Healthcare Innovation from the Inside Out

How Singapore’s Tan Tock Seng Hospital had to strike a balance between reducing business-as-usual services and increasing outbreak-coping capacity when Covid-19 broke out.
An Article from Asian Management Insights
Nov 18

 The global pandemic has strained healthcare systems around the world, yet some providers have been able to adapt better and more swiftly than others. One such example is Singapore’s Tan Tock Seng Hospital (TTSH). When Covid-19 broke out, TTSH had to strike a balance between reducing business-as-usual (BAU) services and increasing outbreak-coping capacity. The latter meant that the hospital needed to build isolation rooms, and effectively ramp up its intensive care unit (ICU) capacity and capabilities to adapt to a rapidly evolving global pandemic. Furthermore, hospital management had to make an active push towards ensuring adequate supplies of personal protective equipment (PPE), given the global shortage and uncertainties over the duration of the pandemic. So how could a healthcare organisation that typically prioritises reliability and safety manage to adapt so nimbly to the Covid-19 crisis?

If we look closely at TTSH, we will find that the answer lies in a very different healthcare management orientation: one that is focused on innovating with an agile mindset. This orientation was not implemented overnight, but cultivated over the years through a multitude of initiatives led by the Centre for Healthcare Innovation (CHI).

The Centre for Healthcare Innovation

Like many other developed countries, Singapore’s demographics indicated a looming challenge with an ageing population, hence the government and the management of TTSH set out to drive greater innovation in the healthcare system. One of their initiatives was launching CHI in 2016 to innovate system-level solutions, as they had recognised that initiating a piecemeal innovation programme to make improvements was not going to address the holistic changes needed.

Before the launch of CHI, quality, safety, and improvement had operated in silos with different departments independently overseeing domains of improvement. Thus, systemic changes could only be implemented through incremental improvements at that time. CHI was established to radically alter the way TTSH innovated. It aimed to address two imperatives: first, changing care models to mitigate the challenges of an ageing population, and second, preparing a workforce to be more agile and digitally dexterous with transdisciplinary skill sets.

Setting up a special centre that focused on innovation may seem like an easy way to drive change. However, it created several challenges that are associated with embedding change inside the organisation. While there was an initial focus on innovating through technology, it was soon recognised that technology alone would not help transform the entire system as desired. Rather, a systemic shift could only occur through fundamental changes in TTSH’s human capital system, which would drive a culture that encouraged cross-departmental collaboration and experimentation, without neglecting its emphasis on reliability and safety.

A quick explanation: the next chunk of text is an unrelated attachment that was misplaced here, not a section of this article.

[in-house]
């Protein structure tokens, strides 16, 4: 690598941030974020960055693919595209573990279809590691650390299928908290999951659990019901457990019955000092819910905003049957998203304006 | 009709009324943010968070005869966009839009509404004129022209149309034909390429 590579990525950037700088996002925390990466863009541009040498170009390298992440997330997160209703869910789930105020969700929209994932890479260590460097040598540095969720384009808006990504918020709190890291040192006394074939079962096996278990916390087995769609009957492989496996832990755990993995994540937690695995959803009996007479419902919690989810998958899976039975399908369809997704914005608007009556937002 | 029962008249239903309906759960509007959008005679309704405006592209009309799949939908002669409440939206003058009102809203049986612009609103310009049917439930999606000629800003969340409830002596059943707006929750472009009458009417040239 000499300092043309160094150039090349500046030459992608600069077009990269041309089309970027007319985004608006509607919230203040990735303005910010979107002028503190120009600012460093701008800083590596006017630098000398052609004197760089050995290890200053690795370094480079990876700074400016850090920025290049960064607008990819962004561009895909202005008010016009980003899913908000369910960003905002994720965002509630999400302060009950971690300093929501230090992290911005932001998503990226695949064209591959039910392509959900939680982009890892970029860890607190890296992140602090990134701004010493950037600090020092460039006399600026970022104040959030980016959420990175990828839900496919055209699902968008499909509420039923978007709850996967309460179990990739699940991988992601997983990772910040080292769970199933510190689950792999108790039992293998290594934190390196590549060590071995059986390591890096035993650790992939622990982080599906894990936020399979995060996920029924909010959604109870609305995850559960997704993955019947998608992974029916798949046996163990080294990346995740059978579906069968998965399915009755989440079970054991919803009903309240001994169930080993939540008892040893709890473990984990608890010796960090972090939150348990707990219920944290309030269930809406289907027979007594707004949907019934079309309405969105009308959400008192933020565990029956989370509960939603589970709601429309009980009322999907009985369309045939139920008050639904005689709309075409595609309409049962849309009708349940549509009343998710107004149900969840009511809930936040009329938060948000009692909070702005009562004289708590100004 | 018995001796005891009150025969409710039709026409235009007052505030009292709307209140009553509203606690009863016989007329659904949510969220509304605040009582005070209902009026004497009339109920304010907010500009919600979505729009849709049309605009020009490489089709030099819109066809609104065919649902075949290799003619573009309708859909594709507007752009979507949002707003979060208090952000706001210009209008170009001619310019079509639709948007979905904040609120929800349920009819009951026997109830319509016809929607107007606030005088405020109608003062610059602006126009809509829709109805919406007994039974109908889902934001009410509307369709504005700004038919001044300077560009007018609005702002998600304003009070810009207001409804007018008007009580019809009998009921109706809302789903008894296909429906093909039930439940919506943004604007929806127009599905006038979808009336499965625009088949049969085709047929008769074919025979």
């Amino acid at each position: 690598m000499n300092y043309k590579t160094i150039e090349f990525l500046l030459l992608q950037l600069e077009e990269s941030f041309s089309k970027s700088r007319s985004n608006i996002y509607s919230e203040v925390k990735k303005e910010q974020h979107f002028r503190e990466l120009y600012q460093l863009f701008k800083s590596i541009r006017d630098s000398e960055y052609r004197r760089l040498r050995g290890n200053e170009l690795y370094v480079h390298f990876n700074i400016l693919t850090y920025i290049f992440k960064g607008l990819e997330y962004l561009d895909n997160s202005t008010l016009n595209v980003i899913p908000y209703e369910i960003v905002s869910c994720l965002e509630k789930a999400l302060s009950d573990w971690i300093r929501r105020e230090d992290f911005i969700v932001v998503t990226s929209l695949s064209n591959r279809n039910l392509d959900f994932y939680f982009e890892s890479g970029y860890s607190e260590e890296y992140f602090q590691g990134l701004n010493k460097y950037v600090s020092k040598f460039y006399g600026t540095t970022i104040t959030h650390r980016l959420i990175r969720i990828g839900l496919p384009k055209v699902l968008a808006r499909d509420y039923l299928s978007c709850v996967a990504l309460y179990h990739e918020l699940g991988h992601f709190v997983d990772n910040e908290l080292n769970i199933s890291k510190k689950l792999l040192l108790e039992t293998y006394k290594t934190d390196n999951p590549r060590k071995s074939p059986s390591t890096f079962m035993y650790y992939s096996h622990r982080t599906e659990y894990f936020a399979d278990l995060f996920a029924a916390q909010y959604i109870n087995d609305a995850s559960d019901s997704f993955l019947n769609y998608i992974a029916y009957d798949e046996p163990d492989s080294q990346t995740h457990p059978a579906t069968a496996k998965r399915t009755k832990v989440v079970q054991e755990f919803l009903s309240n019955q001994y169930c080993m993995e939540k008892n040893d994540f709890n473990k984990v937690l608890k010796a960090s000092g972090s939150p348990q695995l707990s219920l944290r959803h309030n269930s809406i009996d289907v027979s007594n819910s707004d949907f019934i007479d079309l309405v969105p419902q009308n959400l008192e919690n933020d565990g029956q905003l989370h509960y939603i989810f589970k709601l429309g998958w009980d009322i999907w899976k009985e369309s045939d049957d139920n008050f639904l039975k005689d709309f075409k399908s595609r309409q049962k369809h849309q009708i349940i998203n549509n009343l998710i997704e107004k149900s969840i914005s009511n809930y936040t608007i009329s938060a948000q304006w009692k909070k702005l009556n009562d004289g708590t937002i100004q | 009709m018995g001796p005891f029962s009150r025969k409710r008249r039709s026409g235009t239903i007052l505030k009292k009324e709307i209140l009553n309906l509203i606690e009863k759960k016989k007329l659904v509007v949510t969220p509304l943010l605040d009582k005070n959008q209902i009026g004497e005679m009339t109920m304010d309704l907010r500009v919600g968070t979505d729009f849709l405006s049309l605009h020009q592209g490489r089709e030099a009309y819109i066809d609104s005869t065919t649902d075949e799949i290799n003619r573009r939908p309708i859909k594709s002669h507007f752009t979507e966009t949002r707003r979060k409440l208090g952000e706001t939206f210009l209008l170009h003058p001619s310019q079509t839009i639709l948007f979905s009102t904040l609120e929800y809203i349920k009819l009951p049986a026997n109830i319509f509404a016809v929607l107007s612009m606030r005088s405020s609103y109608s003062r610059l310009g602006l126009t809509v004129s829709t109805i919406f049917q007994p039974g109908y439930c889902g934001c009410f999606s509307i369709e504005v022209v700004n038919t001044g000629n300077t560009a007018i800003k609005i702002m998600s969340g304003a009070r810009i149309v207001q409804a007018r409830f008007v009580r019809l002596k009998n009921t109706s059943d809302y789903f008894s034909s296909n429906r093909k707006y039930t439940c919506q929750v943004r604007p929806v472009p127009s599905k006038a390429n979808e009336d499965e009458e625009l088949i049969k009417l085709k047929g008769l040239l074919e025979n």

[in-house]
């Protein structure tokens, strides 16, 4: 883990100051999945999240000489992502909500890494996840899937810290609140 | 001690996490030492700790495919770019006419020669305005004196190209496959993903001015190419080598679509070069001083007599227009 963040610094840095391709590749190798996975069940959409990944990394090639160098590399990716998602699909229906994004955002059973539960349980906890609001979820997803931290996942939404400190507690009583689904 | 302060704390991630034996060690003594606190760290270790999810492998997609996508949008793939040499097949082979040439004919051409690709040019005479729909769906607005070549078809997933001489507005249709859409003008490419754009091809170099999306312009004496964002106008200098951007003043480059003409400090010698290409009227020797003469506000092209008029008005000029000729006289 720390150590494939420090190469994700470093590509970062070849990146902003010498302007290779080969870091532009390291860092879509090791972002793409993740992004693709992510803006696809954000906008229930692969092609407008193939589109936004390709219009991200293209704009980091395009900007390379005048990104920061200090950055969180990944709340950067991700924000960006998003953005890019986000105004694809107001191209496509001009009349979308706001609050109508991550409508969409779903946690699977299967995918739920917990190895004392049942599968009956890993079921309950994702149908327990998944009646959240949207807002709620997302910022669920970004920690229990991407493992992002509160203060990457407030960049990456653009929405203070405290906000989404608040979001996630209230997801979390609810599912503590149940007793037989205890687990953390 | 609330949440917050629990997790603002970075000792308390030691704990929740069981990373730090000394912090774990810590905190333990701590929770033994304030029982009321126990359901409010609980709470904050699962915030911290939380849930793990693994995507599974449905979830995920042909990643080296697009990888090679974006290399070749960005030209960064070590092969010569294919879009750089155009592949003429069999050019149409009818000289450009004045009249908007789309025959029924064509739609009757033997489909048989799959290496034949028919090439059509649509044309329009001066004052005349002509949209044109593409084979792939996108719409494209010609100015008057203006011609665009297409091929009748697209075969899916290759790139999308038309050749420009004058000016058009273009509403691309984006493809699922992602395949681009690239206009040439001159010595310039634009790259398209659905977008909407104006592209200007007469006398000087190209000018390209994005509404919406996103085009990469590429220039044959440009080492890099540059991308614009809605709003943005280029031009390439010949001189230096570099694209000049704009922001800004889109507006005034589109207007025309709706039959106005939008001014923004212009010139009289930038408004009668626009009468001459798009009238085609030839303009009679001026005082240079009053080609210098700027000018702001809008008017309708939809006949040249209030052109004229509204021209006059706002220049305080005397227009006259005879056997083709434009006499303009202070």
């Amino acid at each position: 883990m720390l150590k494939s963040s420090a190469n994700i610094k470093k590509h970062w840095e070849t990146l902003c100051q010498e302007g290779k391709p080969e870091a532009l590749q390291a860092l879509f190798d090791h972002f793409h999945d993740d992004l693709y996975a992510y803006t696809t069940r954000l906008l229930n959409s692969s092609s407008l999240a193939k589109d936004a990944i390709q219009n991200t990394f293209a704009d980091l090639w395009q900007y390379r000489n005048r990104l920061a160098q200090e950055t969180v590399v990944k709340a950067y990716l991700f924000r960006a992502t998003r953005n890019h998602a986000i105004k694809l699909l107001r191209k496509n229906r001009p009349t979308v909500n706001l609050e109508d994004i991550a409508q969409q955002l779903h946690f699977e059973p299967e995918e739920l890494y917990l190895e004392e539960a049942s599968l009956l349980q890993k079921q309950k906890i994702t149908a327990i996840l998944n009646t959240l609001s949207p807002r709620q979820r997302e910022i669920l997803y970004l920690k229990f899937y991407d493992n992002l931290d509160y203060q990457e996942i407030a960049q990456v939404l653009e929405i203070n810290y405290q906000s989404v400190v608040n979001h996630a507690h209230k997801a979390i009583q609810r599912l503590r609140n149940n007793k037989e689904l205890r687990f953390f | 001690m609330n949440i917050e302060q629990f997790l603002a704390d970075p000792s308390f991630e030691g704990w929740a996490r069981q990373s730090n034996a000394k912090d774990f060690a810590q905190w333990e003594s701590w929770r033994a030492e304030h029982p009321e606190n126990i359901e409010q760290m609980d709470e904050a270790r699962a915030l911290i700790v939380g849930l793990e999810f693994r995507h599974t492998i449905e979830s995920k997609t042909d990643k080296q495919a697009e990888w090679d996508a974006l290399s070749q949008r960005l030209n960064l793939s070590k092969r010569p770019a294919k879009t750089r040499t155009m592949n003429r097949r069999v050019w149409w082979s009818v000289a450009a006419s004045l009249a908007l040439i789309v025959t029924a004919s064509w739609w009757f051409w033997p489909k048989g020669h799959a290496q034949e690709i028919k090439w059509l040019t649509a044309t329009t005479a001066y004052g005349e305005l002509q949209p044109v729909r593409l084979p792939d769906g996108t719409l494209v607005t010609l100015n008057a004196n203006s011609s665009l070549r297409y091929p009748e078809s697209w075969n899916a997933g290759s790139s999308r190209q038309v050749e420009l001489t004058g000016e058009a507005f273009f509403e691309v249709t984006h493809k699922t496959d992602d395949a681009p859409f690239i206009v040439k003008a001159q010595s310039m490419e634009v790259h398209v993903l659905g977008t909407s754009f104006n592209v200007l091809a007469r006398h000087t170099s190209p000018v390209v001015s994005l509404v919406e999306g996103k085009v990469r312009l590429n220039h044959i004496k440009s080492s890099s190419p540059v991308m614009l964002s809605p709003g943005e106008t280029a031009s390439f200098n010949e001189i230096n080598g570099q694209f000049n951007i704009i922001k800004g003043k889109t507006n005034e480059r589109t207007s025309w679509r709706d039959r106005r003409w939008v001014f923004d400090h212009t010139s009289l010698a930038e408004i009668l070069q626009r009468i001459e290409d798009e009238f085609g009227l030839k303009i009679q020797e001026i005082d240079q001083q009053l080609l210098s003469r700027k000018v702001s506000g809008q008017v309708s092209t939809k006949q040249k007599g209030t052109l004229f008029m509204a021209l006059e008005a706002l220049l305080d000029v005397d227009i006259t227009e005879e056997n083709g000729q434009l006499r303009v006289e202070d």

A human capital system approach

Similar to many hospital systems, there are distinct departments, wards, and areas within TTSH, so large-scale innovation would naturally be limited by these demarcations. To enable a systemic approach, the leadership wanted to shift staff’s mindset from focusing on piecemeal process improvements to embracing innovation that cuts across the entire organisation through cross-departmental collaboration. This shift from the traditional healthcare mindset of concentrating on safety and care to being more open to innovation and risk-taking was initially perceived as contradictory by the staff and medical personnel. The leadership team addressed this misperception by redesigning the hospital’s human capital system to enable its staff to see that safety and innovation are interdependent, rather than contradictory, objectives. This redesign of TTSH’s human capital system revolved around four pillars: leadership, structure, talent, and culture (refer to Figure 1).


The leadership team across the hospital was asked to step up and participate in a number of innovation initiatives across various areas. Senior management were recognised for rolling up their sleeves and working alongside the ground staff in running projects. For example, senior hospital leaders were encouraged to perform regular quality and safety walkabouts around the hospital. As a result, they gained insights into the operational realities, which helped them to better empower staff to undertake innovation projects that improved patient and staff safety. CHI supported these projects by providing physical innovation spaces, methods, and tools, along with measurement systems.

TTSH CEO Dr Eugene Fidelis Soh promoted the collaborative innovation culture actively. Besides being part of the teaching faculty for improvement and innovation, he also commissions education in technology, automation, and robotics, and chairs the Robotics Committee at Singapore’s Ministry of Health. In addition, he started the Voices 9000 platform to engage directly with staff. This platform allowed him to have direct ‘skip level’ conversations with staff, which would not have been possible otherwise, given typical bureaucratic constraints. It also provided him with an opportunity to engage them on hospital strategies and address their concerns. By August 2020, more than 7,200 staff had participated in these conversations, and issues that had been identified included working hours and conditions. Soh also received a number of ground-up suggestions for workflow improvements.

In another initiative, a key programme to take the hospital’s leadership to the next level, called ‘Engaging Leadership’, was conducted for 120 senior leaders. This programme became a central catalyst for CHI as it helped align leaders across the board to the hospital’s innovation focus, tools, and methods. It was more than just a training effort, as it also included follow-up sessions with assigned external coaches and mentors.